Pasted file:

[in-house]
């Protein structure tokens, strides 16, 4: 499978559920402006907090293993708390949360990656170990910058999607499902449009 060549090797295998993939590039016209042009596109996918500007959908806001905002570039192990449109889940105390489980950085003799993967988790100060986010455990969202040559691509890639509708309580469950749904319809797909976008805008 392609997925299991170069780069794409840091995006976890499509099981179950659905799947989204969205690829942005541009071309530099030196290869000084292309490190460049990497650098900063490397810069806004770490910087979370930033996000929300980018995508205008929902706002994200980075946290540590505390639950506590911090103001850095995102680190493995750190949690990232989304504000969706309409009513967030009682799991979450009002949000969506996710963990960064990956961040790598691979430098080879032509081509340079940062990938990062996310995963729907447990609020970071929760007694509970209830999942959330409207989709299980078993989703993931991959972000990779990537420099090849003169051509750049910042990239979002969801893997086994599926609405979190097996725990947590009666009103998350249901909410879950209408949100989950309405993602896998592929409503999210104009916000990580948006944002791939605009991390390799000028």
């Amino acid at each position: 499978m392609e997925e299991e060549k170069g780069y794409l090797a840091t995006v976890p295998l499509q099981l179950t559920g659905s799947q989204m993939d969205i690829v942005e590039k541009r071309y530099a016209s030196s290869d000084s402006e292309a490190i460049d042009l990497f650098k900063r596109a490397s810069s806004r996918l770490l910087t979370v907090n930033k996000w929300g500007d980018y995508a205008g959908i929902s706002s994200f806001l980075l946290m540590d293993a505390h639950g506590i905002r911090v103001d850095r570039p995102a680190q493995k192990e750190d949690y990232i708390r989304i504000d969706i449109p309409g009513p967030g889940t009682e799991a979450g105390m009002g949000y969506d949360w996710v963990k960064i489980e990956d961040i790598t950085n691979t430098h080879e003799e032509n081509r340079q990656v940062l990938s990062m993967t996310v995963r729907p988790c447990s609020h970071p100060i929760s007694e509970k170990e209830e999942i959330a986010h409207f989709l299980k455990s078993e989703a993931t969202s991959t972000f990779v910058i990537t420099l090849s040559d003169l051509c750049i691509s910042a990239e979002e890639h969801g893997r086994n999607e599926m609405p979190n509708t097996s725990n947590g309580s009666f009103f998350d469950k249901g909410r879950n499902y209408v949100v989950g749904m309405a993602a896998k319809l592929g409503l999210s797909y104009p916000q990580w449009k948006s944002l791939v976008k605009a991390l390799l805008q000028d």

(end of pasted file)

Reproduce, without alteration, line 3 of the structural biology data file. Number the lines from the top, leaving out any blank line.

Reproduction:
């Amino acid at each position: 499978m392609e997925e299991e060549k170069g780069y794409l090797a840091t995006v976890p295998l499509q099981l179950t559920g659905s799947q989204m993939d969205i690829v942005e590039k541009r071309y530099a016209s030196s290869d000084s402006e292309a490190i460049d042009l990497f650098k900063r596109a490397s810069s806004r996918l770490l910087t979370v907090n930033k996000w929300g500007d980018y995508a205008g959908i929902s706002s994200f806001l980075l946290m540590d293993a505390h639950g506590i905002r911090v103001d850095r570039p995102a680190q493995k192990e750190d949690y990232i708390r989304i504000d969706i449109p309409g009513p967030g889940t009682e799991a979450g105390m009002g949000y969506d949360w996710v963990k960064i489980e990956d961040i790598t950085n691979t430098h080879e003799e032509n081509r340079q990656v940062l990938s990062m993967t996310v995963r729907p988790c447990s609020h970071p100060i929760s007694e509970k170990e209830e999942i959330a986010h409207f989709l299980k455990s078993e989703a993931t969202s991959t972000f990779v910058i990537t420099l090849s040559d003169l051509c750049i691509s910042a990239e979002e890639h969801g893997r086994n999607e599926m609405p979190n509708t097996s725990n947590g309580s009666f009103f998350d469950k249901g909410r879950n499902y209408v949100v989950g749904m309405a993602a896998k319809l592929g409503l999210s797909y104009p916000q990580w449009k948006s944002l791939v976008k605009a991390l390799l805008q000028d």